We are in the middle of exciting and intriguing times, in England and in Wales. Martin Johnson has picked this moment to depart international rugby, and it is a perfect time for him to go, in the wake of the World Cup. In Wales, something further has to give, I believe, to make the most of what I see already as the success of the regional system.
Johnson is still one of the world's best second-rows, and he could have played on for his country. Sir Clive Woodward would have been on perfectly safe ground if he had quietly allowed his captain - a man who has led Woodward's team to great heights - to have a last crack at the Six Nations' Championship, but forget the summer tour.
Instead, England have a situation vacant, and I feel that the post should be advertised as a temporary one. Johnson, clearly, was not going to carry on to the next World Cup, but then will Lawrence Dallaglio, Richard Hill, Neil Back or Matt Dawson? Yet any one of them would do fine for now. I certainly wouldn't give it to Jonny Wilkinson, who has enough responsibility as it is. Clive may choose to allocate it game by game, or for the season, including the tour. Whatever happens, Johnson will be missed more than anything for his presence as a marvellous player.
Dallaglio was in Wales with his club on Friday night and, like everyone else, found there is a heart beating strongly here, given the right circumstances. Bridgend's Brewery Field was almost full, and the Celtic Warriors gave Dallaglio's Wasps what is referred to euphemisti-cally as a physical challenge. By which I mean they had a right old go at them, with Dallaglio personally on the receiving end.
Fair play to Wasps and their captain: their pack took over, they used a better kicking game, and took their penalties. It was a match Wasps knew they had to win, and they put the previous week's defeat behind them, with less ball in hand and more kicking.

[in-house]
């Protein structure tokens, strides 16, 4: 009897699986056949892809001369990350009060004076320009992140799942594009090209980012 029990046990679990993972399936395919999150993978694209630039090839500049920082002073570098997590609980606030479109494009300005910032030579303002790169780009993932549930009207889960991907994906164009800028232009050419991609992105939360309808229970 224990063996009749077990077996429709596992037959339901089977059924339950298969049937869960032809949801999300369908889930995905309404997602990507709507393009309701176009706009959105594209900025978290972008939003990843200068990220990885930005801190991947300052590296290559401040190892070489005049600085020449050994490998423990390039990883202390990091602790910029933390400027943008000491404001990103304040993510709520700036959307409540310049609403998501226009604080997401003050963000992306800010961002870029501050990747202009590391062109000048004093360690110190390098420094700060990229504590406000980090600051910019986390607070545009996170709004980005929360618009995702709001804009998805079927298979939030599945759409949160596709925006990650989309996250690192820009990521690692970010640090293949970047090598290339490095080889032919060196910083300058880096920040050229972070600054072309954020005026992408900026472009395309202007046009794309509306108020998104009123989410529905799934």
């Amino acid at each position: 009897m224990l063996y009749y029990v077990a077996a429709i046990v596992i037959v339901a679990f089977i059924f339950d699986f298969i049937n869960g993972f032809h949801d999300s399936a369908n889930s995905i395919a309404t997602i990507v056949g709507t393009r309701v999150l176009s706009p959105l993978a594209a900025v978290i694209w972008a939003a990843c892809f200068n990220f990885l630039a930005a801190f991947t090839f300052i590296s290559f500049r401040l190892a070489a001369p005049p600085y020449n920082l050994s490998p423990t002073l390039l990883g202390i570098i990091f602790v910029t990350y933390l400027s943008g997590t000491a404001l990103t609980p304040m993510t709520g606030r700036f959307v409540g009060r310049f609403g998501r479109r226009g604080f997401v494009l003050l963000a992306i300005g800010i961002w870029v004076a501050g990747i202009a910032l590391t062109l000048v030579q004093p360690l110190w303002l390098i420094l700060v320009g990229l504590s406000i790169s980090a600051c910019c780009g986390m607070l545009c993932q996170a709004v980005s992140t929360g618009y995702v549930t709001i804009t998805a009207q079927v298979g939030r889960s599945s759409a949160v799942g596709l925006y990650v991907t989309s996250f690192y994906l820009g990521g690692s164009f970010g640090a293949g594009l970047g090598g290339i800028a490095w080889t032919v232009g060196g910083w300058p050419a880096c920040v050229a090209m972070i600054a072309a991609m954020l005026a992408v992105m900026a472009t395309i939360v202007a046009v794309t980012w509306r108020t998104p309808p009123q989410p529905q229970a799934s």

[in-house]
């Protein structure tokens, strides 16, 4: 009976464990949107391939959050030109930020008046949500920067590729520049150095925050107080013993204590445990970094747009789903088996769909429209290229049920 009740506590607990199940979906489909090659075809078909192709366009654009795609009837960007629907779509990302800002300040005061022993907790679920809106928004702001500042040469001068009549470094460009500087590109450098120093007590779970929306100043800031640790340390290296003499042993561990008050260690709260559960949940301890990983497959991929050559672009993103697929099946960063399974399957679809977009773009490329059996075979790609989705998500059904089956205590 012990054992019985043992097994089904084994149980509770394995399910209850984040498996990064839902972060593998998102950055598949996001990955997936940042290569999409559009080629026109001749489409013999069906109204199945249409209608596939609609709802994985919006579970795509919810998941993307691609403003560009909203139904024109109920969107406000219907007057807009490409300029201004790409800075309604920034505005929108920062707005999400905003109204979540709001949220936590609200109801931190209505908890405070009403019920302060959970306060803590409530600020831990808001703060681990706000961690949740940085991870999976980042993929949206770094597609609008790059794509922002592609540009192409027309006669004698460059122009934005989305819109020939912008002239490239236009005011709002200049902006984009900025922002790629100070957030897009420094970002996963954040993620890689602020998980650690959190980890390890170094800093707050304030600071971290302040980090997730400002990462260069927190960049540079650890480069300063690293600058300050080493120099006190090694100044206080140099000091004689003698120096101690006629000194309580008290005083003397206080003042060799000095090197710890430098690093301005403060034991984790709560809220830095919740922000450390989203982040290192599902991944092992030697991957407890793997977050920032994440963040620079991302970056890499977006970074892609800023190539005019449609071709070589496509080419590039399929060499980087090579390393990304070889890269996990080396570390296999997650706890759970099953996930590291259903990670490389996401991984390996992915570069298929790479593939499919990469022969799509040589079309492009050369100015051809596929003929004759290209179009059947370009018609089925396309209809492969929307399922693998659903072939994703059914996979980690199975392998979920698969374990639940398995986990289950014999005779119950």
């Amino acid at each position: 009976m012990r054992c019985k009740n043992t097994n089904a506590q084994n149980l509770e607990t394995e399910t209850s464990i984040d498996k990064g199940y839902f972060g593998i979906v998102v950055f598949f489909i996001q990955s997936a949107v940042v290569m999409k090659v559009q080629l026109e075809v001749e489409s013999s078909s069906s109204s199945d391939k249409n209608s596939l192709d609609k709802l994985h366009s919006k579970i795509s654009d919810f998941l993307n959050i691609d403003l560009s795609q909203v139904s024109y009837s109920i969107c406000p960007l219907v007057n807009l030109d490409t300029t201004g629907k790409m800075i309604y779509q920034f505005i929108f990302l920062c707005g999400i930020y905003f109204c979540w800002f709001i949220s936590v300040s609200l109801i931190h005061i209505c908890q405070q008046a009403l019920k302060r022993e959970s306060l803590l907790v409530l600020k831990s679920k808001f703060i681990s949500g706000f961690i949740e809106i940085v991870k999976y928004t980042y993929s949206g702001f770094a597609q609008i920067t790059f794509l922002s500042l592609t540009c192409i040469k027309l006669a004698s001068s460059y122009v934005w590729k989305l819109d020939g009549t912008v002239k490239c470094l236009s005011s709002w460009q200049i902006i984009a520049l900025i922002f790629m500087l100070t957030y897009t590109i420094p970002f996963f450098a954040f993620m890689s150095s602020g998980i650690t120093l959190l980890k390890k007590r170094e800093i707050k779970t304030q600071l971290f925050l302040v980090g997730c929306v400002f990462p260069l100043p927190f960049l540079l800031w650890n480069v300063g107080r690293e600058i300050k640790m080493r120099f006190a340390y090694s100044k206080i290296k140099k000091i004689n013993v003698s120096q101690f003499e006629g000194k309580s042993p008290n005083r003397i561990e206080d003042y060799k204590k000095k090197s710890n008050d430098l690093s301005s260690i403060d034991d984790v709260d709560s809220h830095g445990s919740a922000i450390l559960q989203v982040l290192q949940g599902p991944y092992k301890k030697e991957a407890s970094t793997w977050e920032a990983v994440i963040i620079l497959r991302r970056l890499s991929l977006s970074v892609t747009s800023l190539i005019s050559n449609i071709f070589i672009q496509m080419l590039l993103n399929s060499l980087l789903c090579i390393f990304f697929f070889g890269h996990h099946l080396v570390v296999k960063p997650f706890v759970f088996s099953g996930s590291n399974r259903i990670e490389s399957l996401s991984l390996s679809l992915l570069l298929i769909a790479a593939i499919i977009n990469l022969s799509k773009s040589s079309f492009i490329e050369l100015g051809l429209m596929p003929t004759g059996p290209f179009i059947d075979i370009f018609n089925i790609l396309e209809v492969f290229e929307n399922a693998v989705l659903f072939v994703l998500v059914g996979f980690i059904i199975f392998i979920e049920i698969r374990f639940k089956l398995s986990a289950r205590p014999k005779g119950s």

But the Warriors' performance in winning the first match at High Wycombe made a lot of people sit up; stand up, even. The aggregate scores between the sides finished level, which is a far cry from last season, when Wasps beat Pontypridd by 25 clear points on aggregate in the Parker Pen Cup. Neither Bridgend nor Pontypridd on their own would have beaten Wasps, and this is precisely why a change was made, for Wales to be competitive at regional and international level. People are starting to realise that, even if the change was forced by financial necessity, it makes sense for rugby too.
So where do we stand? Cardiff Blues and the Ospreys are struggling. The merger between the Warriors and Cardiff is off, not that I thought it was ever really on. It's no secret that I'm close to Peter Thomas, the Cardiff director. His heart is in the right place, but maybe he jumped the gun on this one. He knew the Cardiff region wasn't working, and took a short-sighted view in talking with the Warriors.
The wonderful thing is that, if people are brave enough, we can make more improvements for next season. We can sort the fixtures out, and market the regions properly, which was never going to happen during the World Cup.
The magic number for me is four, and the way I'd get there is to split the Warriors up and put Bridgend with Neath and Swansea, along with Maesteg and Aberavon, and call them the Valley Vikings. I played for Neath for six years and never saw a single osprey, so let's condemn that daft name to the dustbin.
The other half of the Warriors, Pontypridd, would join with Cardiff, as the Cardiff Warriors. It keeps the capital's name, which would satisfy the Arms Park members, and it is a more natural combination. Llanelli Scarlets and Newport-Gwent would stay - the latter as the Steelers, not the Dragons. The semi-pro clubs will support the four regions, and no one needs to feel they have lost their loyalty.
I am bound to say that BBC Wales, with whom I work, would prefer five regions. But as a rugby man, I've got to go for four. In fact, I believe the quartet I'm proposing would have been the original choice, until politics killed it.
As with Johnson and England, the toughest decision in Wales has already been made. Now is the time for fine-tuning.
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